Never Say Never to Learning – Dynamic Cognitive Intervention (DCI)... | 143

of 50 MILEs illuminated the significant role that religious and cultural norms
had in the perceptions of what the participants considered stressors and the
dynamic in the families in regard to these stressors. Four themes were identified: (a) conflicts between religious rituals and the disability; (b) stressors that
stem from the need to maintain the secrecy of familial events in a collectivist
society; (c) stressors that stem from time-related events, such as holidays;
and (d) mothers as a major bearer of the burden of caregiving. The authors
emphasized the importance of relating to cultural factors in family educational programs and interventions, because this may contribute to the potential use and success of mental health services within a population that essentially underutilizes these services. Accruing this knowledge is essential if
therapists want to adapt the methods of interventions in educational programs, such as Keshet, to the needs of parents living in a closed religious collectivist society. The MILEs could also be applied as a means of developing
culturally oriented techniques with other cultural populations and members
of racial/ethnic minority groups that underutilize mental health services because of cultural barriers. In the work of Feuerstein, there is an emphasis on
the adaptations needed for minority populations, such as immigrants from
countries such as Ethiopia and North Africa, stating that we should not regard them as people who lack intelligence, rather as people who are culturally different (Feuerstein, &Richel, 1963).
A comprehensive effectiveness study of Keshet was conducted by Weiss
Study objectives were (a) to develop an instrument for structured analysis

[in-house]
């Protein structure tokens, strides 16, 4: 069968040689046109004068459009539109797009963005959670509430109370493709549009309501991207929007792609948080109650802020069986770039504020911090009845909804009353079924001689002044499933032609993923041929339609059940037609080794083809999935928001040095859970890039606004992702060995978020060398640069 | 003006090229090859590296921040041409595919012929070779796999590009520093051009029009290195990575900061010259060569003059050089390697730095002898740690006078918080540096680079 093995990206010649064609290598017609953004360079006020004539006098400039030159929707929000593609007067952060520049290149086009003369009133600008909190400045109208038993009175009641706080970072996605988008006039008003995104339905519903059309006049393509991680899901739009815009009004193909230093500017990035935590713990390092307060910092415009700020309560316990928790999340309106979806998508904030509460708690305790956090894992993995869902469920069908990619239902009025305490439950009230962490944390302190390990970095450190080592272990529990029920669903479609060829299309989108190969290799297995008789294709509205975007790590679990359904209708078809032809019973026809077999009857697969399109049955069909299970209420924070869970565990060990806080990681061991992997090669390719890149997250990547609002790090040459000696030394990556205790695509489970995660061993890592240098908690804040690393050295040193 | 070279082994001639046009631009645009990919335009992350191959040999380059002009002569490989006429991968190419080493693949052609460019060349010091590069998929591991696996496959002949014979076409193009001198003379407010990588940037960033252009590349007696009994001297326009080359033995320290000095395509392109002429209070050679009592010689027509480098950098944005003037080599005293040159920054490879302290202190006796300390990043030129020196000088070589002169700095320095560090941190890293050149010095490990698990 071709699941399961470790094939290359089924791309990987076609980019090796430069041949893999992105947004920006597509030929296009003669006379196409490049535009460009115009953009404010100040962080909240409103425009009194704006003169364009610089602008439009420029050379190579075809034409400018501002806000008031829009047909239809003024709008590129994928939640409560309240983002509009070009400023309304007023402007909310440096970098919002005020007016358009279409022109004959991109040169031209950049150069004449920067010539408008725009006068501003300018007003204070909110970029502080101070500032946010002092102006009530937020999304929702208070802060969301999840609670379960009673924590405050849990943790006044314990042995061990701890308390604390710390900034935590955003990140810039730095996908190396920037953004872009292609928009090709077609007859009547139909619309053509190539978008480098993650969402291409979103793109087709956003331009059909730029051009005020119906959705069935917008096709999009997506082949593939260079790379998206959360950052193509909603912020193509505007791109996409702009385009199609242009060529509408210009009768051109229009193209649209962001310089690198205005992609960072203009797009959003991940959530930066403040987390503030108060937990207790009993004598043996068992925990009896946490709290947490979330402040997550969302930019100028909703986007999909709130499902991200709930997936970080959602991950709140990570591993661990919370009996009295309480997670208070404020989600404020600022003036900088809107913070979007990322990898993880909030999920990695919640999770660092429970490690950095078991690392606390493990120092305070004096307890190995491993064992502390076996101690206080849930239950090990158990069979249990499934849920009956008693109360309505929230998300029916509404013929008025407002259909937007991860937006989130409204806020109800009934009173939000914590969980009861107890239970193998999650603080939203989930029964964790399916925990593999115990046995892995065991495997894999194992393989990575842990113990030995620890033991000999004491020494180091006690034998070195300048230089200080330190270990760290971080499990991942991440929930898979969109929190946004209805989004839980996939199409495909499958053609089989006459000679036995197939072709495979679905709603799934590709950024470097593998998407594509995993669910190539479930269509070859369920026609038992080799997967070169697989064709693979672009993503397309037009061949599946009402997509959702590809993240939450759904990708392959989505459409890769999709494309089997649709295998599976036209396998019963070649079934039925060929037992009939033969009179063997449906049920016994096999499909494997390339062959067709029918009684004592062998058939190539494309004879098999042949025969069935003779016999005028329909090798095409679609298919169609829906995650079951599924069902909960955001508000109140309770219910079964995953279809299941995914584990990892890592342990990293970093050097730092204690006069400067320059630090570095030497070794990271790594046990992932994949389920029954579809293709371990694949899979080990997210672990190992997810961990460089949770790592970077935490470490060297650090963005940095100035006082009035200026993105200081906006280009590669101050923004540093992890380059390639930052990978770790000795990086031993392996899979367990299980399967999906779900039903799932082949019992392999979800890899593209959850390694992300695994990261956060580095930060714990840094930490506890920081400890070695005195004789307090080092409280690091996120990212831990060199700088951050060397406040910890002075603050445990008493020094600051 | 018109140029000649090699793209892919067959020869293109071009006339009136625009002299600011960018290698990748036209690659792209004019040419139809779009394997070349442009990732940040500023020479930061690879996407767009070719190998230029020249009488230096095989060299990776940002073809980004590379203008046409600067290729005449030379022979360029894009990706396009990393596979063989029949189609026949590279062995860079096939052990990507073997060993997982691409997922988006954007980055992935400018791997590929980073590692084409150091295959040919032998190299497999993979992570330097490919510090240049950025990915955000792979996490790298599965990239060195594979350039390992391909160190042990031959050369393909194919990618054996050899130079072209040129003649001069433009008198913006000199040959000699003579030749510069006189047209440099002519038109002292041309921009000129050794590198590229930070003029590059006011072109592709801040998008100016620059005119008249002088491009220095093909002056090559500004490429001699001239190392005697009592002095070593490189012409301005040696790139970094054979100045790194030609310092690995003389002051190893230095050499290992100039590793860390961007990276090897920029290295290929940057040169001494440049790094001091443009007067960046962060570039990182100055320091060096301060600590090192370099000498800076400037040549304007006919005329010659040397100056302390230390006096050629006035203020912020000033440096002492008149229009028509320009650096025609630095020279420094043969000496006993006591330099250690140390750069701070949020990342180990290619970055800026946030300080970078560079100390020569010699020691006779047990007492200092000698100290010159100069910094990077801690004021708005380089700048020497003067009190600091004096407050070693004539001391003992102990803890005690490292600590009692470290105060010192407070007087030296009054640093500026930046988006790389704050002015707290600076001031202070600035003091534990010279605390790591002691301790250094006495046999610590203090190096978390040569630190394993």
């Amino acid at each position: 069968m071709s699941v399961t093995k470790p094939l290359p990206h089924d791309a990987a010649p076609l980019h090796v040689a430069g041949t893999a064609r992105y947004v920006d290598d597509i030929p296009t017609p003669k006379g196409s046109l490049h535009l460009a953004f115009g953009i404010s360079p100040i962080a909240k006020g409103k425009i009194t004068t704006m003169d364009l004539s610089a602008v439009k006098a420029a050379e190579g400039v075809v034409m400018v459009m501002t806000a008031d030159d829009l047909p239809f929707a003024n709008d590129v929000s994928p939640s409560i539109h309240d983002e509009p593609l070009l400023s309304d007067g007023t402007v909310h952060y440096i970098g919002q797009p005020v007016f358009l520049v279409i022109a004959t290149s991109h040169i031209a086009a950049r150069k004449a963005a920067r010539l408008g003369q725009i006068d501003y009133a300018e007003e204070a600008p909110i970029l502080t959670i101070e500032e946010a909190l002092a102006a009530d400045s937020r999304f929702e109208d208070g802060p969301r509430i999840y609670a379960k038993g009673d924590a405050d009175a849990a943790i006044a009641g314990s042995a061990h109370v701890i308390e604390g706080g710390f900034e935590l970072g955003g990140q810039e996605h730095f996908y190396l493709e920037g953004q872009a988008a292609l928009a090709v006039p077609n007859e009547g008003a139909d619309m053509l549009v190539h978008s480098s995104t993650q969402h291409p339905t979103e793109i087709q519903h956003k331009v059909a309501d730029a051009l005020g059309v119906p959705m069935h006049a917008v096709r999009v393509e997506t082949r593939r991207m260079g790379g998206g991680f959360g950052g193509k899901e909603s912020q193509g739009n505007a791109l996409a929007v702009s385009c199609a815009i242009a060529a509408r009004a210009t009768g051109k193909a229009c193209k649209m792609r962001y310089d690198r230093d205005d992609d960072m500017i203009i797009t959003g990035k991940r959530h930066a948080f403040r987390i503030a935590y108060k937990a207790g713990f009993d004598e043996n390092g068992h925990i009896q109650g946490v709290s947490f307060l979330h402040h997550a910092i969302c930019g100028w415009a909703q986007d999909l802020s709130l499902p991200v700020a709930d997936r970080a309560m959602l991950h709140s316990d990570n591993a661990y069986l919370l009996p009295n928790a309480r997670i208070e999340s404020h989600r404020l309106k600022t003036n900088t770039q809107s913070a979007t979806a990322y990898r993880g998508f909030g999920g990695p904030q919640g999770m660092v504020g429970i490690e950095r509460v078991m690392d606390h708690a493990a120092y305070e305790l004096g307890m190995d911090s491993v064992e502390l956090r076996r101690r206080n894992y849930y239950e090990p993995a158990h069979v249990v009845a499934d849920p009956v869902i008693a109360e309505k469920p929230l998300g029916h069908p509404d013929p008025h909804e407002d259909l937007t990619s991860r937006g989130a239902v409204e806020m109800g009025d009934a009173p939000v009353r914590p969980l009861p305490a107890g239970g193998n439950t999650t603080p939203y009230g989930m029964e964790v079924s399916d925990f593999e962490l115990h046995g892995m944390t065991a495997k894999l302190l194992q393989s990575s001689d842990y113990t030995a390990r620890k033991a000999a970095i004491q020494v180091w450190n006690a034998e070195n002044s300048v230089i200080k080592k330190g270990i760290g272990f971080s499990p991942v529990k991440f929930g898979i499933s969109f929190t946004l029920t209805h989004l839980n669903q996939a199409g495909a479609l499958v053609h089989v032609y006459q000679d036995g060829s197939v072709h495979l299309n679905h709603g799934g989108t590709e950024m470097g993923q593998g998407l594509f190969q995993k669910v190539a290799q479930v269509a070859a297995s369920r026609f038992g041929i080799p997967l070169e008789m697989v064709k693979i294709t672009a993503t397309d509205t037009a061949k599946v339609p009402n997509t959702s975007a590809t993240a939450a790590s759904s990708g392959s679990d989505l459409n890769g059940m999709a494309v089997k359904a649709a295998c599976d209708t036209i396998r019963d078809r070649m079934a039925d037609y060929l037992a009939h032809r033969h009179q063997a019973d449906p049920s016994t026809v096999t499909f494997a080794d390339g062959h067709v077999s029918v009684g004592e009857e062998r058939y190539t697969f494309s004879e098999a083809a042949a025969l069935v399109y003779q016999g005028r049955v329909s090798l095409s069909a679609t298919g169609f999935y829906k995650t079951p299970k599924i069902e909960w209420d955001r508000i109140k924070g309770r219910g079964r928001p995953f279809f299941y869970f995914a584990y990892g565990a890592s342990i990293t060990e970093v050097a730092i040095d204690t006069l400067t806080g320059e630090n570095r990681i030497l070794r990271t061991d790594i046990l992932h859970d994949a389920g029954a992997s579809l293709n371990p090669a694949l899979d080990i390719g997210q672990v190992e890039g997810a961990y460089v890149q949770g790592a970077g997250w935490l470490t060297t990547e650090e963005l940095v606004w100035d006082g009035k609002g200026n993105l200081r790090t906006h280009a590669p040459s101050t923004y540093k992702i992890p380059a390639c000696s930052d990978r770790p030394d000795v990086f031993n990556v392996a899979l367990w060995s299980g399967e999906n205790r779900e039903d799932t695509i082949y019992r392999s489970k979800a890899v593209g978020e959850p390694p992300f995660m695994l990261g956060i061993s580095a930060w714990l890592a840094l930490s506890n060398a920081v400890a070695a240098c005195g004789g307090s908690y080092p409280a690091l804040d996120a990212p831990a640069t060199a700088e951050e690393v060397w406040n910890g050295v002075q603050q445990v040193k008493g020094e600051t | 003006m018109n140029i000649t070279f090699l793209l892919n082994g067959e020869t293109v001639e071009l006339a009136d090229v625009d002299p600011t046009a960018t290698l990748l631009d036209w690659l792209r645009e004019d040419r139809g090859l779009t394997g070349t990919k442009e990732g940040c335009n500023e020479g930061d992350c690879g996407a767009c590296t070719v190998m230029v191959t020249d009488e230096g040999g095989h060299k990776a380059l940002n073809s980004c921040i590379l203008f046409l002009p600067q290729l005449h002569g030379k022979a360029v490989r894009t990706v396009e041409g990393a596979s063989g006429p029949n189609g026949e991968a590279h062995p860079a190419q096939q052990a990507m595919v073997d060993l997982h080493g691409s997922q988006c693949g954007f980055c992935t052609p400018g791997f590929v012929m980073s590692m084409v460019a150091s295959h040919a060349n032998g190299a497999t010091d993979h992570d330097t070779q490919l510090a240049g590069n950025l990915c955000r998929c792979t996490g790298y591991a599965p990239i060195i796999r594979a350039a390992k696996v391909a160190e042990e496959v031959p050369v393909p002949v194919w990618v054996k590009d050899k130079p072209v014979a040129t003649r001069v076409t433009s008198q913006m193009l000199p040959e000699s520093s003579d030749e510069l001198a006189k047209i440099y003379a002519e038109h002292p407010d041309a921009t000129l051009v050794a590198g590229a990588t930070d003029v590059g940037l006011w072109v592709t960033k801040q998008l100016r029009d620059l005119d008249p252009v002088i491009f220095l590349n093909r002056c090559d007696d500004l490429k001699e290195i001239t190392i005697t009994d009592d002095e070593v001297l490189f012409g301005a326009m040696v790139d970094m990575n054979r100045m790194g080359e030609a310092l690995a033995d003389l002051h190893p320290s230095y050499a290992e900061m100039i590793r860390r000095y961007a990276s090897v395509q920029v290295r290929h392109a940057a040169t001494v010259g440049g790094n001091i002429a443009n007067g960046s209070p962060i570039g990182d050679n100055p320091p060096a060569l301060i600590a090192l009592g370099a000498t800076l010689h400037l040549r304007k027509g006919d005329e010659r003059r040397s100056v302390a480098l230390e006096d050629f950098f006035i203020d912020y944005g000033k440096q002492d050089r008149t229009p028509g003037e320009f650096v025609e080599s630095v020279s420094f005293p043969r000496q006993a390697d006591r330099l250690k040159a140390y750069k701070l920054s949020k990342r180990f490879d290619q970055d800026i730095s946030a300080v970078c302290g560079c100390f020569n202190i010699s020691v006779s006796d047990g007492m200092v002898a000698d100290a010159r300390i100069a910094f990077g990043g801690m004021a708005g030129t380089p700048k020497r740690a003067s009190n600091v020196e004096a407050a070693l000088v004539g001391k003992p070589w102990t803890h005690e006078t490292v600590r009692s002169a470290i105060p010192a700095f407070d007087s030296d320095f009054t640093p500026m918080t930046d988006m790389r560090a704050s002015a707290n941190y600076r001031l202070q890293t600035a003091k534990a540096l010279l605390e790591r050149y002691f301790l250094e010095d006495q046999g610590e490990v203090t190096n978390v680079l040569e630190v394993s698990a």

of the MILEs (b) to examine the effectiveness of the Keshet course for family
caregiver wellbeing and (c) to develop a "Knowledge Translation" based
model of cognitive educational intervention for family members of persons
coping with mental disorders based on an occupational therapy domain perspective relating to communication and recovery.
Methodology: The first section of this study includes the development of
a tool for the analysis of MILES, the Meaningful Interactional Life Episodes
Evaluation Tool (MILEET). Keshet moderators were the designated population for the tool development study. Their written responses to MILEs were
compared and analysed pre/post use of this newly developed tool.
As Keshet is a complex health intervention, the intervention effectiveness
section of this study utilized a mixed methodology approach. Quantitative
questionnaires relating to family attitudes, problem solving, communication

skills, goal attainment, burden and quality of life, were used for this study.
The design is quasi-experimental, using the same group of people at different
stages. Thirty-eight participants filled out study evaluation questionnaires at
three different times: at least three months prior to course attendance, at initiation and at completion of the course. This created a control condition
(waiting list) and a study condition (pre-post course attendance). Finally, focus groups of graduating Keshet participants were held in order to provide a
qualitative perspective.

The MILEET development resulted in the structuring of a reliable tool for
MILE analysis, yet the use of the MILEET did not evoke a significant improvement in MILE analysis for experienced Keshet moderators. Regarding